I’m AnnieWarren. A junior doctor from the UK.
I heard about Kagando hospital through a very close friend Maia.
After a year or so planning the trip, myself, my husband and Maia had dreamt up a plan to come to Kagando for 4 months.
I left the UK for Uganda feeling very nervous indeed: what on earth was I letting myself in for. The hope of experiencing something totally different to work the NHS was certainly about to hit home in a huge way. I was anxious that I would fit in and be accepted by the doctors and nurses; I was worried for the responsibility I might have to take in a resource poor setting; what would I be able to give to the Kagando community that ultimately gave me so much.
Kagando gets into your heart and your head that is certain. I discovered things I did not expect to: about me, about our marriage, about my friendships, about my faith. I was challenged also – attitudes to health care, patient’s rights, the attitude to dying and death were all new to me. There’s a huge range of emotion involved: frustration, fear, joy, hope, anger, peace. Be prepared to feel it, and in the same breath – not feel it: ward rounds go on, the daily routine continues, weeks roll by and before you know it 4 months has passed. Returning home was in some ways the first time I felt I could stop to consider the place we’d just been, the people we’d come to know and love, the lessons learnt, the patients we’d met.
Leaving Kagando brings with it a longing and a hope to return, it’s a place to be honest, be vulnerable, to give what you can – encouragement, teaching, friendship and prepare to be immensely blessed in return.
During her time at Kagando Annie was drawn to write some short stories and poems, which we are delighted to share with you here…
The call to retreat came like a tide,
A blessed relief,
Away and a way
From all the ones I have lost.
Longing to fall back,
Be home and be washed.
A stranger called me, held me there,
In his eyes an irresistible mystery.
Stay with me a while.
We walked along the shore of that battle,
Counting up the loss.
This is not yours alone He said.
You are at the foot of my cross.
Masika Jovet was three months old when her heart failed and stopped,
Her bright eyes dulled
Her lips blued
Her mother screamed and fled
There under the tree in the Ugandan sun the others cried ‘she is dead.’
I’ve been a doctor for thirty-one months,
My heart, did it fail too?
My eyes were dry
My lips did not move
The ward round had to be done
There under the tree in the Ugandan sun I made my resolve to go on.
That’s thirty thousand shillings Mama for your grief,
Paid in cash
Home with your loss
Swaddled in blankets under that tree in the Sun
The one month fight that was lost.
Grace was 1 and a half when she was brought to Kagando by Mary, a lady who took Grace into her care when Grace’s mother abandoned her. We believe Grace’s mothers marriage to have broken down and her father to be an alcoholic.
When Grace first arrived she was very sick with malnutrition and septicaemia (generalised infection.) Mary thought Grace would never make a good recovery and her own family were not pleased at Mary’s decision to care for Grace. They saw only a sick child who brought no hope to the family. For this reason Mary asked if Grace could go to an orphanage.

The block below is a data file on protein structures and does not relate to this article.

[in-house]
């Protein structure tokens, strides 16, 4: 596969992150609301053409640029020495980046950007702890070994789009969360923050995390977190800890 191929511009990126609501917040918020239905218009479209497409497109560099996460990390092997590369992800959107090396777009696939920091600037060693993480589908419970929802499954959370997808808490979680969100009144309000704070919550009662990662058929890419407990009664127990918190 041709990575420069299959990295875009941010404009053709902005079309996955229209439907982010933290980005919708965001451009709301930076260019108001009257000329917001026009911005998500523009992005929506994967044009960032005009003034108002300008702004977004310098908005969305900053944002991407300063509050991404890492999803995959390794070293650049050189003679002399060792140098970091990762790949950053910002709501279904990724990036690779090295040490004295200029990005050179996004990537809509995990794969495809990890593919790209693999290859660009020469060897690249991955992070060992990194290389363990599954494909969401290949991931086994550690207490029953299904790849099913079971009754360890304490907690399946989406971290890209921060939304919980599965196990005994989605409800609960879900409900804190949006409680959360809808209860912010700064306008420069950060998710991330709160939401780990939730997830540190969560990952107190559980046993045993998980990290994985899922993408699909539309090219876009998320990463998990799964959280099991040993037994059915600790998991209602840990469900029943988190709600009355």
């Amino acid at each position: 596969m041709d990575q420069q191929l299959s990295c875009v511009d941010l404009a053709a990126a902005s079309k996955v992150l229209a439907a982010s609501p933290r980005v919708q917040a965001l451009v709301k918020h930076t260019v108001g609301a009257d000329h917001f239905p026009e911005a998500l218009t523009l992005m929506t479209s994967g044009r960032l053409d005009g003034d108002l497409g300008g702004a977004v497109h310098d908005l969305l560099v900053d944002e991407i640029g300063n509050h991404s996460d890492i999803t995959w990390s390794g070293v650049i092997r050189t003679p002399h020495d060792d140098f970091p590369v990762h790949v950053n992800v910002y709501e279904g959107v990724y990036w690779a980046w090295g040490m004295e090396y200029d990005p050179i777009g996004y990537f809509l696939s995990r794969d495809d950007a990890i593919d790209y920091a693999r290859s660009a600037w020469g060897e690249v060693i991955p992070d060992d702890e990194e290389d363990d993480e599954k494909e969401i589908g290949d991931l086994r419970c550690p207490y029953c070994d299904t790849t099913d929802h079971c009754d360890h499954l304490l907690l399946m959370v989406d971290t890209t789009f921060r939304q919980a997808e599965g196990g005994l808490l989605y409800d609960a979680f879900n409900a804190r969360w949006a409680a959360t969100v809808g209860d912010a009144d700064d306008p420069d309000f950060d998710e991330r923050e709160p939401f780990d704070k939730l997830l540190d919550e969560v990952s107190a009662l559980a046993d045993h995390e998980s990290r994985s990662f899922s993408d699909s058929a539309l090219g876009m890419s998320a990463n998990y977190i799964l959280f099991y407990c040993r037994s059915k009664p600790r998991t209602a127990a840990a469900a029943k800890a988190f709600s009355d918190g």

Our social worker Ruth spent time talking with Mary and as she encouraged and supported Mary and as Grace recovered Mary decided to take Grace home as her own daughter.
Grace had arrived looking totally miserable, she hit out at Mary and at nurses and doctors, she would not make eye contact. Her skin was broken and covered in sores. After several weeks of treatment Grace made an amazing recovery. She was smiling and high-fiving!
Mary was able to afford the hospital fee with additional support from the compassionate bag and Grace was accepted by her new family.
Jovet was 12 years old when she came to Kagando. She had contracted meningitis. (A serious infection of the brain.) When Jovet arrived she was walking, talking and behaving like many of the other 12 years olds we’ve treated on the ward. Very sadly Jovet’s condition deteriorated and she became unconscious as a result of serious brain damage from the meningitis. She was deeply asleep and unable to move, feed herself or communicate. For two months Jovet was cared for on the intensive care unit as we waited to see if she would respond to treatment. Her family were by her side day and night. With support from the ITU nurses and students they learnt to feed her using a feeding tube, they turned her, washed her, learnt to give her medications to control epileptic seizures that resulted from the meningitis. The prayers for Jovet and her family came in abundance from many members of Kagando. Jovet’s mother, despite poor eye sight and abandonment from her husband persisted with such strength and courage.
As time went on and Jovet’s condition did not improve we concluded that permanent and irreversible damage had been done by the meningitis. A meeting was held with Jovet’s family, myself and Siriphas (the palliative care expert). We arrived at a decision that it was in Jovet’s best interests to get her home. Her family were confident they could meet her care needs with support from the palliative care outreach service. They had reached an understanding that Jovet was unlikely to recover and was likely to pass away in the following months. Siriphas did an incredible job of explaining the medical facts as well as praying for God’s healing touch.
Jovet’s family could afford the hospital bill at the set rate of USH 3000 thanks to The Friends of Kagando C100 project. The social, emotional and spiritual burden of caring for their dying child was thankfully not further increased by a financial one. Jovet’s mother was able to take her daughter home and continue caring for her.